I can’t remember how I originally came across solarography.org, but I knew I had seen these images somewhere before. They were so cool and dreamy looking, and had that awesome, signature pinhole camera look. Little did I know that there was a whole project behind collecting these kinds of images from all over the world called the “The Global Art Project of Pinhole Solargraphy“.
The project is being run by Tarja Trygg and the the goal of the project is to create pinhole solargraphs all over the world and build a World Map of Solargraphs. AWEEEEESOMMEEE!
There’s shots from all over the world, and very few from Canada. Surprisingly enough, there was none anywhere near central Canada/USA, so I really wanted to take a few images of my own to contribute to the project.
There are instructions on how to make your own camera, but better yet, if you wanted, Tarja will send you some cameras and save you the hassle of making them yourself.
The coolest part of the image is the huge thick band of light streaking across the sky. This is from the sun streaking across the sky slowly raising or lowering in its relative position over the weeks and months. It kind of reminds me of tracks of data floating in the sky, or some sort of weird solar data defragging.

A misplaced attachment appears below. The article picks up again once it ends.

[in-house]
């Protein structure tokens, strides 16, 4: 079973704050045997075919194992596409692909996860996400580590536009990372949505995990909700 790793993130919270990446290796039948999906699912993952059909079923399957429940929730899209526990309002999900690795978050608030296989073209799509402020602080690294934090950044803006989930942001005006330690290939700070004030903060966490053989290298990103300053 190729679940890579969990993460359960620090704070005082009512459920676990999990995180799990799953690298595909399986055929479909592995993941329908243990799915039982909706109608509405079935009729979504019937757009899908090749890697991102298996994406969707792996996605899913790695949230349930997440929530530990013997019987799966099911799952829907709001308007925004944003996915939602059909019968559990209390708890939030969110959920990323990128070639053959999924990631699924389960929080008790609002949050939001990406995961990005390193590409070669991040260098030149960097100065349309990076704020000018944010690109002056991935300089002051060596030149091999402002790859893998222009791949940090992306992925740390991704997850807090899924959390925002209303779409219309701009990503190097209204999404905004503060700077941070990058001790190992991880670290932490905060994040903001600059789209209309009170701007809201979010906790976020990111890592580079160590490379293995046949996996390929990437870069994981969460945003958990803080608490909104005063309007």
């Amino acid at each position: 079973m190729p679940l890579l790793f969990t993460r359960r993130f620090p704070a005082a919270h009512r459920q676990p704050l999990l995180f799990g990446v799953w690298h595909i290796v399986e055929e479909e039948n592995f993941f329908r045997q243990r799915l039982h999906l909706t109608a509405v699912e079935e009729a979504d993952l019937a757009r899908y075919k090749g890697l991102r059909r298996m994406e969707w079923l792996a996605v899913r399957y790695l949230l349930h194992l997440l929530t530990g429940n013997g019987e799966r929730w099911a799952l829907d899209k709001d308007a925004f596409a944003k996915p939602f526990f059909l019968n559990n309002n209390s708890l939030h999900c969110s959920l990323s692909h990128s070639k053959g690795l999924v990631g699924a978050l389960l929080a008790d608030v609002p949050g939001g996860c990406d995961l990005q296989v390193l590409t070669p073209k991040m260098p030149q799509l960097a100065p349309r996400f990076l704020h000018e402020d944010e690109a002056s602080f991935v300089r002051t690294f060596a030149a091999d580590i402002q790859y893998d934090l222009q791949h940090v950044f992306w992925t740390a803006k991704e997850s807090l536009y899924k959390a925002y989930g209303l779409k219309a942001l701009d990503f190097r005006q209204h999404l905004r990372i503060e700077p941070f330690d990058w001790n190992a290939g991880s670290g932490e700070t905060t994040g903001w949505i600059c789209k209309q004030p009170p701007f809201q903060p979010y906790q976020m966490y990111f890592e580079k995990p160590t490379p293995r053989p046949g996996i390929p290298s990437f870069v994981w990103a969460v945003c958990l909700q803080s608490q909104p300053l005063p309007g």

The best time to start/stop the exposures is at each equinox, so for this first experiment, I set up the cameras mid November, and ended a few days after the winter solstice (Dec 21st) where the sun would be at its lowest.
I loved how the top image turned out, and though the 2nd image is a little bland, it’s still cool. So, after taking these cameras down, and scanning them in, I set up the two remaining cameras, and will be exposing them for 6 months, for pick up around the beginning of July 2012
One thing I always loved about shooting film was the anticipation of waiting a few days to see what you’re going to get. When I was shooting BMX photos on slide film back in the day, I’d drop off a roll or two every Monday, and it was like a little mini Christmas every week.
There would inevitably be a lot of disappointment, mixed with extreme happiness when I got an awesome shot or two. Sometimes that never happened, and you threw an entire roll of 36 slides in the trash, but that’s all part of the learning process.
These pinhole cameras are kind of taking that patience and anticipation to a new level. I don’t think I’ve ever waited 6 months for 2 photos, but basing it on the quick 1-month experiments above, I think and hope it’ll be worth it
[UPDATE: June 14th, 2012] It’s worth it! Check out the 6-month shots below:
If you have any comments or questions, please feel free to ask!